Politics

MBTA giving update on Orange Line shutdown after 3 weeks of no train service



The MBTA is giving an update Friday on the Orange Line shutdown, which has halted train service on the line for the past three weeks.MBTA General Manager Steve Poftak is holding a briefing at Wellington Station.The MBTA recently shared video that showed crews upgrading the Orange Line signal system. The T most recently said Orange Line work is about 60% complete.The 11 miles of the Orange Line, from the Oak Grove to Forest Hills stations, closed on Aug. 19 and is scheduled to remain closed until 5 a.m. Sept. 19.Shuttle buses are replacing train service, and the Commuter Rail has added service at Forest Hills. Nine extra inbound and outbound trains will stop there each weekday through the end of the shutdown.Officials said the “impetus” for the Orange Line shutdown was a safety review by the Federal Transit Administration. The FTA began digging into the MBTA’s record in May after a man was dragged to death on the Red Line in April.A final report from the federal agency was made public this week. It found the MBTA’s focus on long-term projects came at the expense of day-to-day operations and safety, resulting in too few workers, not enough training and weak safeguards.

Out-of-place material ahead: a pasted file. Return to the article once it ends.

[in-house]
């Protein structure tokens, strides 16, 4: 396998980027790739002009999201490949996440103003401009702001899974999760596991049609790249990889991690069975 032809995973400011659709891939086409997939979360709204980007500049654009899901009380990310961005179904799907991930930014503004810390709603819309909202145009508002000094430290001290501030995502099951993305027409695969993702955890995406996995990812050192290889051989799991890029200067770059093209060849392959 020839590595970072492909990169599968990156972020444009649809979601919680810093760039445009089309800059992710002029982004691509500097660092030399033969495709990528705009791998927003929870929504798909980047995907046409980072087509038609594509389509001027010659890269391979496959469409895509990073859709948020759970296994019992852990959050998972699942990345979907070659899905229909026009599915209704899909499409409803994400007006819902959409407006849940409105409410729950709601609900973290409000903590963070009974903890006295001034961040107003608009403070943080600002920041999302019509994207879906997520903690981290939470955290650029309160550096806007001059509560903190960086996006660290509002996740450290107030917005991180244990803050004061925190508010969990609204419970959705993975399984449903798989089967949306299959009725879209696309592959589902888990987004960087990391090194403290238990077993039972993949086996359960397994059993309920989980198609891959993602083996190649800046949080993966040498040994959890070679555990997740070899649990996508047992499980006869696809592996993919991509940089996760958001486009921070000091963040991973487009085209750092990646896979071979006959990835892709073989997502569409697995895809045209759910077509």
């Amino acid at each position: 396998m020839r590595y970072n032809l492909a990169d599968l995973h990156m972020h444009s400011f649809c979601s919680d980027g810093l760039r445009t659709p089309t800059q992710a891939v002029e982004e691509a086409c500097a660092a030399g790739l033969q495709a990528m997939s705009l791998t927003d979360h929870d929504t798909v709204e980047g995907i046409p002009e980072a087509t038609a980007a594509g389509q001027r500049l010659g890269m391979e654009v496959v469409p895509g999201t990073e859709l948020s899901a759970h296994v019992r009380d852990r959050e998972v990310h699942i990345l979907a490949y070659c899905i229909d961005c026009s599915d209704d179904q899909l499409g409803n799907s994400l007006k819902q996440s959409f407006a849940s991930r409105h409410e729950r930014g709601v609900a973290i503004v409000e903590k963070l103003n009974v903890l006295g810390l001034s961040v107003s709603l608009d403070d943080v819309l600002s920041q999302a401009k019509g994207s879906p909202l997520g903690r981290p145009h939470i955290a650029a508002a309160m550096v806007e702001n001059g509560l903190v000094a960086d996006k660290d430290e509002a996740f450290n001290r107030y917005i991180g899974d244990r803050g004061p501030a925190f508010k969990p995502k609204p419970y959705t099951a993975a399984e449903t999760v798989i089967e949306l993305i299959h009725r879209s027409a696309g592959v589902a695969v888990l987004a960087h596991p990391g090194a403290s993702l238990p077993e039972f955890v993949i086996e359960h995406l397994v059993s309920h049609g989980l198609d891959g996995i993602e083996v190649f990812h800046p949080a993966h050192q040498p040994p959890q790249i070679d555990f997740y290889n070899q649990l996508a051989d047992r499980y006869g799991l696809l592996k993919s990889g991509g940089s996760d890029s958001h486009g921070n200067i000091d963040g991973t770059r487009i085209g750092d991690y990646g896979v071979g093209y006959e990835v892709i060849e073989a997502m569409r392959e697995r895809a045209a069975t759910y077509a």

The MBTA is giving an update Friday on the Orange Line shutdown, which has halted train service on the line for the past three weeks.

MBTA General Manager Steve Poftak is holding a briefing at Wellington Station.

The MBTA recently shared video that showed crews upgrading the Orange Line signal system. The T most recently said Orange Line work is about 60% complete.

The 11 miles of the Orange Line, from the Oak Grove to Forest Hills stations, closed on Aug. 19 and is scheduled to remain closed until 5 a.m. Sept. 19.

Shuttle buses are replacing train service, and the Commuter Rail has added service at Forest Hills. Nine extra inbound and outbound trains will stop there each weekday through the end of the shutdown.

Officials said the “impetus” for the Orange Line shutdown was a safety review by the Federal Transit Administration. The FTA began digging into the MBTA’s record in May after a man was dragged to death on the Red Line in April.

A final report from the federal agency was made public this week. It found the MBTA’s focus on long-term projects came at the expense of day-to-day operations and safety, resulting in too few workers, not enough training and weak safeguards.



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